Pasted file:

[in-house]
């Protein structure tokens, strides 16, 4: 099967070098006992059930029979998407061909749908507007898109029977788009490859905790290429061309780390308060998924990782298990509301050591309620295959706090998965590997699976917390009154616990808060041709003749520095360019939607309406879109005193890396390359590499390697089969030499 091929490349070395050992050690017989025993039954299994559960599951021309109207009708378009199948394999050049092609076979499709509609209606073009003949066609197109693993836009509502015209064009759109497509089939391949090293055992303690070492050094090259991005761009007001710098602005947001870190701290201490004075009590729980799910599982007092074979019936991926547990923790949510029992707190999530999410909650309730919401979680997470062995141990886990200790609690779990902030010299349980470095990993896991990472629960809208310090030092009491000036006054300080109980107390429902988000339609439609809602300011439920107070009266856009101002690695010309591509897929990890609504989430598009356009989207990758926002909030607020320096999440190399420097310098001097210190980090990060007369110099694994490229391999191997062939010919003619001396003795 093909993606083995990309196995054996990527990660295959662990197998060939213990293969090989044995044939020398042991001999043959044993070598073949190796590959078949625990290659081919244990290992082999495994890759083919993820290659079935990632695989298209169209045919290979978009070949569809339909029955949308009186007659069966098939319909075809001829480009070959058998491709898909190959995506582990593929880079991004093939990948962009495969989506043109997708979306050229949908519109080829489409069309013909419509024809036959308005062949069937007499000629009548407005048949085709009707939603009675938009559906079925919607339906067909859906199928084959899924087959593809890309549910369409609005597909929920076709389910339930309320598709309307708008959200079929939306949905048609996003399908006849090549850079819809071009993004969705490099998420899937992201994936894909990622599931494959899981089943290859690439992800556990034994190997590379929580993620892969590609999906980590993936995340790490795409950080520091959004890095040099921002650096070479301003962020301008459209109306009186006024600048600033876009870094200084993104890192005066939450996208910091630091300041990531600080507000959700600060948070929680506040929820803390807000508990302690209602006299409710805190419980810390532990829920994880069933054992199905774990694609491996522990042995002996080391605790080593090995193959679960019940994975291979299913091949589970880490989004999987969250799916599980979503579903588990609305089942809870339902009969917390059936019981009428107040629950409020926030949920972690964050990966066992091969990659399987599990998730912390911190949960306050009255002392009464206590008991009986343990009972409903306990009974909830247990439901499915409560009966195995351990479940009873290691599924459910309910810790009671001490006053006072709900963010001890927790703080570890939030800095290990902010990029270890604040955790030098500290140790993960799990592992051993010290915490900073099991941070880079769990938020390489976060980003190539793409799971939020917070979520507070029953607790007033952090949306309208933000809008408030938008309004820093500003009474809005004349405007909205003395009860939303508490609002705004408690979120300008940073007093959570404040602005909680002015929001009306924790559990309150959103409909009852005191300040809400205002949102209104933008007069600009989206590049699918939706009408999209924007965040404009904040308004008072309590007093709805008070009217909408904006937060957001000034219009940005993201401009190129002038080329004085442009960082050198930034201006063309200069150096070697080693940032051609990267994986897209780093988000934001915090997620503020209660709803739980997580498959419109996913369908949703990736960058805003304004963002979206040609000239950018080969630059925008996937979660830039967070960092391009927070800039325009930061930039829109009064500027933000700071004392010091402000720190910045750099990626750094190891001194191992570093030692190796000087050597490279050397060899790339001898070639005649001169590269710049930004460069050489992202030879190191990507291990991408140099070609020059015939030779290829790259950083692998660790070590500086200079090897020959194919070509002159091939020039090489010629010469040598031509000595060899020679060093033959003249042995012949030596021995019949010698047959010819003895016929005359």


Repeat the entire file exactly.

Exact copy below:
[in-house]
């Protein structure tokens, strides 16, 4: 099967070098006992059930029979998407061909749908507007898109029977788009490859905790290429061309780390308060998924990782298990509301050591309620295959706090998965590997699976917390009154616990808060041709003749520095360019939607309406879109005193890396390359590499390697089969030499 091929490349070395050992050690017989025993039954299994559960599951021309109207009708378009199948394999050049092609076979499709509609209606073009003949066609197109693993836009509502015209064009759109497509089939391949090293055992303690070492050094090259991005761009007001710098602005947001870190701290201490004075009590729980799910599982007092074979019936991926547990923790949510029992707190999530999410909650309730919401979680997470062995141990886990200790609690779990902030010299349980470095990993896991990472629960809208310090030092009491000036006054300080109980107390429902988000339609439609809602300011439920107070009266856009101002690695010309591509897929990890609504989430598009356009989207990758926002909030607020320096999440190399420097310098001097210190980090990060007369110099694994490229391999191997062939010919003619001396003795 093909993606083995990309196995054996990527990660295959662990197998060939213990293969090989044995044939020398042991001999043959044993070598073949190796590959078949625990290659081919244990290992082999495994890759083919993820290659079935990632695989298209169209045919290979978009070949569809339909029955949308009186007659069966098939319909075809001829480009070959058998491709898909190959995506582990593929880079991004093939990948962009495969989506043109997708979306050229949908519109080829489409069309013909419509024809036959308005062949069937007499000629009548407005048949085709009707939603009675938009559906079925919607339906067909859906199928084959899924087959593809890309549910369409609005597909929920076709389910339930309320598709309307708008959200079929939306949905048609996003399908006849090549850079819809071009993004969705490099998420899937992201994936894909990622599931494959899981089943290859690439992800556990034994190997590379929580993620892969590609999906980590993936995340790490795409950080520091959004890095040099921002650096070479301003962020301008459209109306009186006024600048600033876009870094200084993104890192005066939450996208910091630091300041990531600080507000959700600060948070929680506040929820803390807000508990302690209602006299409710805190419980810390532990829920994880069933054992199905774990694609491996522990042995002996080391605790080593090995193959679960019940994975291979299913091949589970880490989004999987969250799916599980979503579903588990609305089942809870339902009969917390059936019981009428107040629950409020926030949920972690964050990966066992091969990659399987599990998730912390911190949960306050009255002392009464206590008991009986343990009972409903306990009974909830247990439901499915409560009966195995351990479940009873290691599924459910309910810790009671001490006053006072709900963010001890927790703080570890939030800095290990902010990029270890604040955790030098500290140790993960799990592992051993010290915490900073099991941070880079769990938020390489976060980003190539793409799971939020917070979520507070029953607790007033952090949306309208933000809008408030938008309004820093500003009474809005004349405007909205003395009860939303508490609002705004408690979120300008940073007093959570404040602005909680002015929001009306924790559990309150959103409909009852005191300040809400205002949102209104933008007069600009989206590049699918939706009408999209924007965040404009904040308004008072309590007093709805008070009217909408904006937060957001000034219009940005993201401009190129002038080329004085442009960082050198930034201006063309200069150096070697080693940032051609990267994986897209780093988000934001915090997620503020209660709803739980997580498959419109996913369908949703990736960058805003304004963002979206040609000239950018080969630059925008996937979660830039967070960092391009927070800039325009930061930039829109009064500027933000700071004392010091402000720190910045750099990626750094190891001194191992570093030692190796000087050597490279050397060899790339001898070639005649001169590269710049930004460069050489992202030879190191990507291990991408140099070609020059015939030779290829790259950083692998660790070590500086200079090897020959194919070509002159091939020039090489010629010469040598031509000595060899020679060093033959003249042995012949030596021995019949010698047959010819003895016929005359």